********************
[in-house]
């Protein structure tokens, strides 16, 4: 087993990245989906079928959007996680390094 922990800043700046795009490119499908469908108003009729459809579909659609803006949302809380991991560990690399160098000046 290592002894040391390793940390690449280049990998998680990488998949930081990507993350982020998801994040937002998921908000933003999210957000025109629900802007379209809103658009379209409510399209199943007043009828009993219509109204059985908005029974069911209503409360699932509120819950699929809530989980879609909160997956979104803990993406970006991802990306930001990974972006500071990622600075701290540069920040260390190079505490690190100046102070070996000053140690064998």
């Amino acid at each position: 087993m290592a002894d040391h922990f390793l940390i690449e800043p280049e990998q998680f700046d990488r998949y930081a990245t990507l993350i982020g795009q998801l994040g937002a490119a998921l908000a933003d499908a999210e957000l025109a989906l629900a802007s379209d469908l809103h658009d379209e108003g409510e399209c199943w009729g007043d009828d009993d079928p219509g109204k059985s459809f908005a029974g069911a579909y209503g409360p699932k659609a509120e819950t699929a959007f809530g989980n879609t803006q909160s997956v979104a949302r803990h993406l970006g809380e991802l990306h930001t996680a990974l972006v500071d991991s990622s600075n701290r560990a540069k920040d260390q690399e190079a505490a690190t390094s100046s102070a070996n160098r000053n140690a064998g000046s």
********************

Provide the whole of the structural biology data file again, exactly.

[in-house]
């Protein structure tokens, strides 16, 4: 087993990245989906079928959007996680390094 922990800043700046795009490119499908469908108003009729459809579909659609803006949302809380991991560990690399160098000046 290592002894040391390793940390690449280049990998998680990488998949930081990507993350982020998801994040937002998921908000933003999210957000025109629900802007379209809103658009379209409510399209199943007043009828009993219509109204059985908005029974069911209503409360699932509120819950699929809530989980879609909160997956979104803990993406970006991802990306930001990974972006500071990622600075701290540069920040260390190079505490690190100046102070070996000053140690064998």
């Amino acid at each position: 087993m290592a002894d040391h922990f390793l940390i690449e800043p280049e990998q998680f700046d990488r998949y930081a990245t990507l993350i982020g795009q998801l994040g937002a490119a998921l908000a933003d499908a999210e957000l025109a989906l629900a802007s379209d469908l809103h658009d379209e108003g409510e399209c199943w009729g007043d009828d009993d079928p219509g109204k059985s459809f908005a029974g069911a579909y209503g409360p699932k659609a509120e819950t699929a959007f809530g989980n879609t803006q909160s997956v979104a949302r803990h993406l970006g809380e991802l990306h930001t996680a990974l972006v500071d991991s990622s600075n701290r560990a540069k920040d260390q690399e190079a505490a690190t390094s100046s102070a070996n160098r000053n140690a064998g000046s």